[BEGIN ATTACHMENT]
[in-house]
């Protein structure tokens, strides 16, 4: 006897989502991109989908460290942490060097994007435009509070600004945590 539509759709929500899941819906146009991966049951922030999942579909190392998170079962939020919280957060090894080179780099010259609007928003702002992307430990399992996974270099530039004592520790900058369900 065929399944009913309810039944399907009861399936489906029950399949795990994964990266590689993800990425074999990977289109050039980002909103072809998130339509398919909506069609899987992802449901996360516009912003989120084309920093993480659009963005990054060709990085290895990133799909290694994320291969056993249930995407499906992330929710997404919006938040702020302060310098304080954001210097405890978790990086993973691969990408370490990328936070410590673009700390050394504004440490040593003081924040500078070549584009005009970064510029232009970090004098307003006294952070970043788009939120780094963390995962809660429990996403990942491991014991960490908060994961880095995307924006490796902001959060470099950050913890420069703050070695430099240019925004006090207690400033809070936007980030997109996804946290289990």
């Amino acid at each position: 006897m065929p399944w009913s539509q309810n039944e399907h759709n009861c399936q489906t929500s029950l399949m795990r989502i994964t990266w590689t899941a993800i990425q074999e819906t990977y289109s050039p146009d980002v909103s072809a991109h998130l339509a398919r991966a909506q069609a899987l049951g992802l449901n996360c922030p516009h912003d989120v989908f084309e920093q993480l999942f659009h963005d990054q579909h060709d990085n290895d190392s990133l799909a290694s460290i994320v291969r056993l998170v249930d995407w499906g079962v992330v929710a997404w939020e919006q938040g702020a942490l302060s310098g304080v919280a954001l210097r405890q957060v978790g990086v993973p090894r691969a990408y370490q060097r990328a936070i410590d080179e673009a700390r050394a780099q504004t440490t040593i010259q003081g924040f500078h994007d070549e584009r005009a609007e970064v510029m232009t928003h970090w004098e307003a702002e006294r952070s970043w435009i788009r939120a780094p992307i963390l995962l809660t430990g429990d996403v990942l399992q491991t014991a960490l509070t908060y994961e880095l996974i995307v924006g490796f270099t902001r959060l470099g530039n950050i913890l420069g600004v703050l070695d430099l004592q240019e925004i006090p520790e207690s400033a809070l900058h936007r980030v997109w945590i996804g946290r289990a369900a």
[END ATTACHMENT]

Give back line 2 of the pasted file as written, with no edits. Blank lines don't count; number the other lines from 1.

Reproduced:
């Protein structure tokens, strides 16, 4: 006897989502991109989908460290942490060097994007435009509070600004945590 539509759709929500899941819906146009991966049951922030999942579909190392998170079962939020919280957060090894080179780099010259609007928003702002992307430990399992996974270099530039004592520790900058369900 065929399944009913309810039944399907009861399936489906029950399949795990994964990266590689993800990425074999990977289109050039980002909103072809998130339509398919909506069609899987992802449901996360516009912003989120084309920093993480659009963005990054060709990085290895990133799909290694994320291969056993249930995407499906992330929710997404919006938040702020302060310098304080954001210097405890978790990086993973691969990408370490990328936070410590673009700390050394504004440490040593003081924040500078070549584009005009970064510029232009970090004098307003006294952070970043788009939120780094963390995962809660429990996403990942491991014991960490908060994961880095995307924006490796902001959060470099950050913890420069703050070695430099240019925004006090207690400033809070936007980030997109996804946290289990």